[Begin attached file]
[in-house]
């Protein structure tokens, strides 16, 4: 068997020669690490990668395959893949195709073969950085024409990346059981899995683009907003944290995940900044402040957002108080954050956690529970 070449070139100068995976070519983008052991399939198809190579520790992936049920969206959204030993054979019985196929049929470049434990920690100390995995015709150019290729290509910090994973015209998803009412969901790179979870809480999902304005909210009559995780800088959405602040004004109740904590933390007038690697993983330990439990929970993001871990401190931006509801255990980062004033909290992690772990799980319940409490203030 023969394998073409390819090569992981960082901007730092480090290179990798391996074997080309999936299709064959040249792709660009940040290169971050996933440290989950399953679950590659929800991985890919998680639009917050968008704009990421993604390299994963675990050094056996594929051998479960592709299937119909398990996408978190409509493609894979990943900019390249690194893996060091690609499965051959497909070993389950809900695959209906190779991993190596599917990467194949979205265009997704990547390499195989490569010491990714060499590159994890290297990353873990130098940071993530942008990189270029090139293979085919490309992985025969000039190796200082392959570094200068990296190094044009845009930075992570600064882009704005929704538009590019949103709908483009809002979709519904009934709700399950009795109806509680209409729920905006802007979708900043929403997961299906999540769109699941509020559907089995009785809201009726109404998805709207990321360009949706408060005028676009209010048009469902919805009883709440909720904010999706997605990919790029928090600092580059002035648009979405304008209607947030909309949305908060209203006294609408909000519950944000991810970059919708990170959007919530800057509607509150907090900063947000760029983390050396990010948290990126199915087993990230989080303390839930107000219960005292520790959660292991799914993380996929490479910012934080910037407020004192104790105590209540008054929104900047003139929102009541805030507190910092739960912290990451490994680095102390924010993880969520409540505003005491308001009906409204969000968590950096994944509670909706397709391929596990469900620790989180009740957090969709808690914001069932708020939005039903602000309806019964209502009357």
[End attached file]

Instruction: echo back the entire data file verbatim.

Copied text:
[in-house]
């Protein structure tokens, strides 16, 4: 068997020669690490990668395959893949195709073969950085024409990346059981899995683009907003944290995940900044402040957002108080954050956690529970 070449070139100068995976070519983008052991399939198809190579520790992936049920969206959204030993054979019985196929049929470049434990920690100390995995015709150019290729290509910090994973015209998803009412969901790179979870809480999902304005909210009559995780800088959405602040004004109740904590933390007038690697993983330990439990929970993001871990401190931006509801255990980062004033909290992690772990799980319940409490203030 023969394998073409390819090569992981960082901007730092480090290179990798391996074997080309999936299709064959040249792709660009940040290169971050996933440290989950399953679950590659929800991985890919998680639009917050968008704009990421993604390299994963675990050094056996594929051998479960592709299937119909398990996408978190409509493609894979990943900019390249690194893996060091690609499965051959497909070993389950809900695959209906190779991993190596599917990467194949979205265009997704990547390499195989490569010491990714060499590159994890290297990353873990130098940071993530942008990189270029090139293979085919490309992985025969000039190796200082392959570094200068990296190094044009845009930075992570600064882009704005929704538009590019949103709908483009809002979709519904009934709700399950009795109806509680209409729920905006802007979708900043929403997961299906999540769109699941509020559907089995009785809201009726109404998805709207990321360009949706408060005028676009209010048009469902919805009883709440909720904010999706997605990919790029928090600092580059002035648009979405304008209607947030909309949305908060209203006294609408909000519950944000991810970059919708990170959007919530800057509607509150907090900063947000760029983390050396990010948290990126199915087993990230989080303390839930107000219960005292520790959660292991799914993380996929490479910012934080910037407020004192104790105590209540008054929104900047003139929102009541805030507190910092739960912290990451490994680095102390924010993880969520409540505003005491308001009906409204969000968590950096994944509670909706397709391929596990469900620790989180009740957090969709808690914001069932708020939005039903602000309806019964209502009357």